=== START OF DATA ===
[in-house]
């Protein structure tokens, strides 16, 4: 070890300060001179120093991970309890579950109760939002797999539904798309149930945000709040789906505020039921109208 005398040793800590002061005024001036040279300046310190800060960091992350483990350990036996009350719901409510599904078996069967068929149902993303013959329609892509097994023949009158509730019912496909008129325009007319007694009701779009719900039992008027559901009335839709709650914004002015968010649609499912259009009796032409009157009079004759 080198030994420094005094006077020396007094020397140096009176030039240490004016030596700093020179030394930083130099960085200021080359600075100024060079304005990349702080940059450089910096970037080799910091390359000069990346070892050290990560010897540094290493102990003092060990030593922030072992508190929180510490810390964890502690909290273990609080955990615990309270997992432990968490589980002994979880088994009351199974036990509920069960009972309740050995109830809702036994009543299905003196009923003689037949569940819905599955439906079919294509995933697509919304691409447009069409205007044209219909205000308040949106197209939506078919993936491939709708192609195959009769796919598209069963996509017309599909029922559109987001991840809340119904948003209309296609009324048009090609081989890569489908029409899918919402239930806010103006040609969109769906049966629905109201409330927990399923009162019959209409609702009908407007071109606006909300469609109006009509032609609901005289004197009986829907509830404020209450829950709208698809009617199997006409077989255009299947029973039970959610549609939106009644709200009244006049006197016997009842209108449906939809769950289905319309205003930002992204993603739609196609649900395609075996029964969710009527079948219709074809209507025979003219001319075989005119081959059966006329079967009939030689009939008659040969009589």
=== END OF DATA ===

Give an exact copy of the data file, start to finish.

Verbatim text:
[in-house]
């Protein structure tokens, strides 16, 4: 070890300060001179120093991970309890579950109760939002797999539904798309149930945000709040789906505020039921109208 005398040793800590002061005024001036040279300046310190800060960091992350483990350990036996009350719901409510599904078996069967068929149902993303013959329609892509097994023949009158509730019912496909008129325009007319007694009701779009719900039992008027559901009335839709709650914004002015968010649609499912259009009796032409009157009079004759 080198030994420094005094006077020396007094020397140096009176030039240490004016030596700093020179030394930083130099960085200021080359600075100024060079304005990349702080940059450089910096970037080799910091390359000069990346070892050290990560010897540094290493102990003092060990030593922030072992508190929180510490810390964890502690909290273990609080955990615990309270997992432990968490589980002994979880088994009351199974036990509920069960009972309740050995109830809702036994009543299905003196009923003689037949569940819905599955439906079919294509995933697509919304691409447009069409205007044209219909205000308040949106197209939506078919993936491939709708192609195959009769796919598209069963996509017309599909029922559109987001991840809340119904948003209309296609009324048009090609081989890569489908029409899918919402239930806010103006040609969109769906049966629905109201409330927990399923009162019959209409609702009908407007071109606006909300469609109006009509032609609901005289004197009986829907509830404020209450829950709208698809009617199997006409077989255009299947029973039970959610549609939106009644709200009244006049006197016997009842209108449906939809769950289905319309205003930002992204993603739609196609649900395609075996029964969710009527079948219709074809209507025979003219001319075989005119081959059966006329079967009939030689009939008659040969009589």